Sexual homicide has long been studied by various professional disciplines and perspectives. Law enforcement came late to the party. Sociologists want to examine sexual homicide as a social phenomenon that occurs within the context of the greater society. Psychologists are most interested in the psychiatric diagnosis of these murderers and developing techniques for treating sex offenders. 

Law enforcement is interested in the study of sexual homicide from the standpoint of how best to investigate these crimes, how to identify suspects quickly, how to apprehend and convict suspects, and how to protect the public from further senseless carnage.

The FBI's Behavioral Science Unit (BSU) was able to expand on the work of researchers, Robert D. Keppel and Richard Walter, previous developers of rapist categories for the FBI. The BSU entered their research data on rape murderers into that database and revised the dynamic characteristics of the four existing classifications to provide a more discerning and functional view of serial killers.

In my next two posts, I'll review the FBI's four rape/murder classifications and go into more detail on how they form a composite profile of Washtenaw County serial killer John Norman Collins.

Monday, May 12, 2014

The FBI's Violent Criminal Apprehension Program and Serial Killer Profiling - Part One of Four

In the 1960s and into the early 1980s, the Federal Bureau of Investigation (FBI) noticed a rise in serial killing cases across the country. Special agents of their Behavioral Science Unit (BSU) began profiling criminals informally using crime scene information to deduce common characteristics and behaviors of serial killers.

After this informal criminal profiling program began to show promise, the study was formalized during the Reagan administration in 1982 with a grant from the National Institute of Justice. The Violent Criminal Apprehension Program (VICAP) studied thirty-six convicted and incarcerated sex slayers from a law enforcement perspective. Extensive data was collected from 1979-1983 of one-hundred and eighteen crime scenes and victims (mostly women) from these thirty-six serial killers.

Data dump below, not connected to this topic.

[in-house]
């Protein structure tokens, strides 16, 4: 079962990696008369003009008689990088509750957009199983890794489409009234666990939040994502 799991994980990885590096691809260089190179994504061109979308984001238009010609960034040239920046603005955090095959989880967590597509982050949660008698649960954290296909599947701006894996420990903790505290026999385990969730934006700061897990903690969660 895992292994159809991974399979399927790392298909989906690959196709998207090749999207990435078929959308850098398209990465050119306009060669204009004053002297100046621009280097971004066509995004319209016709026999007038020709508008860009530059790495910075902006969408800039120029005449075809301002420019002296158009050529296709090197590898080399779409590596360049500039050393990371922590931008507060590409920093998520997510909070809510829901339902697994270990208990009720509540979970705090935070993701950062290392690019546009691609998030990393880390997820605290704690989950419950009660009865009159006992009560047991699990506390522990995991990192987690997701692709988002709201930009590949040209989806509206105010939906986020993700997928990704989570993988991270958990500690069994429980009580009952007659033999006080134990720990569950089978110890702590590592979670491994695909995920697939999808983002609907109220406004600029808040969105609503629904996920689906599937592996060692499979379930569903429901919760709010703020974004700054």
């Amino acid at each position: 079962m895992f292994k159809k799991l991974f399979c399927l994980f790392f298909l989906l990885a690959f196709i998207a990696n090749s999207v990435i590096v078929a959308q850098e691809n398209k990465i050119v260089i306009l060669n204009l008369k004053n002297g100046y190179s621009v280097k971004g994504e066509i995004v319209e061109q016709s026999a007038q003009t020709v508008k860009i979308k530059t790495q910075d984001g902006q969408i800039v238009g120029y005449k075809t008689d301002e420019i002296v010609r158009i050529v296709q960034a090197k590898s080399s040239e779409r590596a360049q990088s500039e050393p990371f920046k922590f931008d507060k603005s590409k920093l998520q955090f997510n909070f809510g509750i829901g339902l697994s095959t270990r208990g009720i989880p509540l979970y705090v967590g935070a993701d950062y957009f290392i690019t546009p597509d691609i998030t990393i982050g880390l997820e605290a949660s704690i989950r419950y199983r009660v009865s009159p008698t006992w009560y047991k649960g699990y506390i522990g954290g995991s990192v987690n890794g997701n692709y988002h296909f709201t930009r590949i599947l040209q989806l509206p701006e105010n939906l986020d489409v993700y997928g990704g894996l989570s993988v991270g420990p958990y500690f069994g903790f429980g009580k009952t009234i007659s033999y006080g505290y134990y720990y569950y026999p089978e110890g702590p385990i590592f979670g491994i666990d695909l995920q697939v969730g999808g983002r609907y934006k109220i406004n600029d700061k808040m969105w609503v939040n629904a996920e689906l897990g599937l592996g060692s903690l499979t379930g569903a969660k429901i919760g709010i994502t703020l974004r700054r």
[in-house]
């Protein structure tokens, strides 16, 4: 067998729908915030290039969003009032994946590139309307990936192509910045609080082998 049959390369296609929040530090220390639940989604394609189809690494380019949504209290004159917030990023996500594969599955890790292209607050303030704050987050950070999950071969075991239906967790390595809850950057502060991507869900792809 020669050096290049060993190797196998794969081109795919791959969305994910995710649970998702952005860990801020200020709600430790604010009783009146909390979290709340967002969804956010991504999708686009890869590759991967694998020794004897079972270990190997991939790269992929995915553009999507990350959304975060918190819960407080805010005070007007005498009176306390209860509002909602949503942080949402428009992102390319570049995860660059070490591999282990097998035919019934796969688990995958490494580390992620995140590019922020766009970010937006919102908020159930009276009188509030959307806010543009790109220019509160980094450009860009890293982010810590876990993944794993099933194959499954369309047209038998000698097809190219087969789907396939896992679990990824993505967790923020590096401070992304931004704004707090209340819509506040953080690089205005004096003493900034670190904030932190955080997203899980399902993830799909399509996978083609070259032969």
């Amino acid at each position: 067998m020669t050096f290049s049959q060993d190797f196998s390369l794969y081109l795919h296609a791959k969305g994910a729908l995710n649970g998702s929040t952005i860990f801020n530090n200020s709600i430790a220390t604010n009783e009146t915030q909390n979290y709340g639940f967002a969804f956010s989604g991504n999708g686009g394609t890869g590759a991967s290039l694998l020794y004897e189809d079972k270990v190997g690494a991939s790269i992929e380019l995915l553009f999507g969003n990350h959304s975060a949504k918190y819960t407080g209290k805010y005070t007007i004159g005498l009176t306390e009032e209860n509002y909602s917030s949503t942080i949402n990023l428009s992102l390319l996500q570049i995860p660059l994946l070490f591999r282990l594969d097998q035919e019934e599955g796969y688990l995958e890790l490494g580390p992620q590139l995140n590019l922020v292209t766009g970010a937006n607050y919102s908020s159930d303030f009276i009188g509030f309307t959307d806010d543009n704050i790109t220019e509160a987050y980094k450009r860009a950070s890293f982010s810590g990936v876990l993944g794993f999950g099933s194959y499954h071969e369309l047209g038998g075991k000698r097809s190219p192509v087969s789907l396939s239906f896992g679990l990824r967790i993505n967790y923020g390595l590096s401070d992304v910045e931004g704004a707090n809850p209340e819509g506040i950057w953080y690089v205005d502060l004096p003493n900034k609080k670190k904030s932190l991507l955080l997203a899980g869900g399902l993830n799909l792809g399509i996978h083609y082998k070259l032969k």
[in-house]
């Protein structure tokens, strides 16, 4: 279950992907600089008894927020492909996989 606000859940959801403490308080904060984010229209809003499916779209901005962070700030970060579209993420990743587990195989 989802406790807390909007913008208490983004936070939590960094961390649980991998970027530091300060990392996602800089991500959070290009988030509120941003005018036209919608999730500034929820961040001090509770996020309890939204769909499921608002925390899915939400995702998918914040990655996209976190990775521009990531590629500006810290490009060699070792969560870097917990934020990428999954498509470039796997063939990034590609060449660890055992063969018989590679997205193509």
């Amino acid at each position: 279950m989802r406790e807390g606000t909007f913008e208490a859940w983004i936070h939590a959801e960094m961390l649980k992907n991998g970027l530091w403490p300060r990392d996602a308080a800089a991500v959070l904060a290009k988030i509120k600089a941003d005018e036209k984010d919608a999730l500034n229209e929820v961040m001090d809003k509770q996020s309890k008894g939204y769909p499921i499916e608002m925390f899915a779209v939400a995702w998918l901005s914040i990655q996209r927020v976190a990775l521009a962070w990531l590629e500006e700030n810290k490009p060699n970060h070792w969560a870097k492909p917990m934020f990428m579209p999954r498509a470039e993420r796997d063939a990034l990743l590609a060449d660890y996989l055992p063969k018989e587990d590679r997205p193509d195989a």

In 1985, the first data was entered into the VICAP computer system, and it was operational on June 1, 1985. It marked the pioneering use of artificial intelligence technology in crime scene analysis and criminal personality profiling. Today, the FBI's VICAP database is massive and linked to other crime fighting database institutions worldwide like the International Police (INTERPOL) in Europe and the Royal Canadian Mounted Police Linkage Analysis System in Canada.

The data in the VICAP study focused on characteristics consisting of physical evidence found at the crime scenes that may reveal behavioral traits of the serial murderer and profile characteristics which are variables that identify the offender as an individual. Together, they help to form a composite picture of the suspect.

A VICAP Crime Analysis Report runs for ten pages of detailed law enforcement reporting. Factors such as age, gender, occupation, intelligence, acquaintance w/victim, residence, mode of transportation, modus operandi, ritualistic behavior, characteristics of the victim, and crime scene signature of the offender are noted and entered into their database. Criminal profiling gives investigative agencies the ability to connect details, recognize patterns of offender behavior, and review national fingerprint and DNA databases which makes manageable the work of narrowing down suspects.

When two or more murders have been committed over time by the same person(s), a dynamic synergistic comparison can give investigators a systematic look at the presence or absence of evidence, the crime scene signature, the comfort zone of the killer, and the possible motives for the murder. Other indicators such as emotional intensity, the rationale for the murder, and any number of factors that stand out to investigators can help make connections.

The intent of crime scene investigation and psychological profiling is to identify the key elements of the scene and the behavioral factors related to the killer, enabling homicide investigators to prioritize leads and apprehend serial killers before they can kill again.
More detailed information on the BSU's groundbreaking study can be found in Sexual Homicide: Patterns and Motives co-written by Robert K. Ressler, former FBI Profiler and late director of Forensic Behavioral Sciences; John E. Douglas, former Unit Chief of the FBI's investigative support group; and Ann W. Burgess, Professor of Psychiatric Mental Health at the University of Pennsylvania.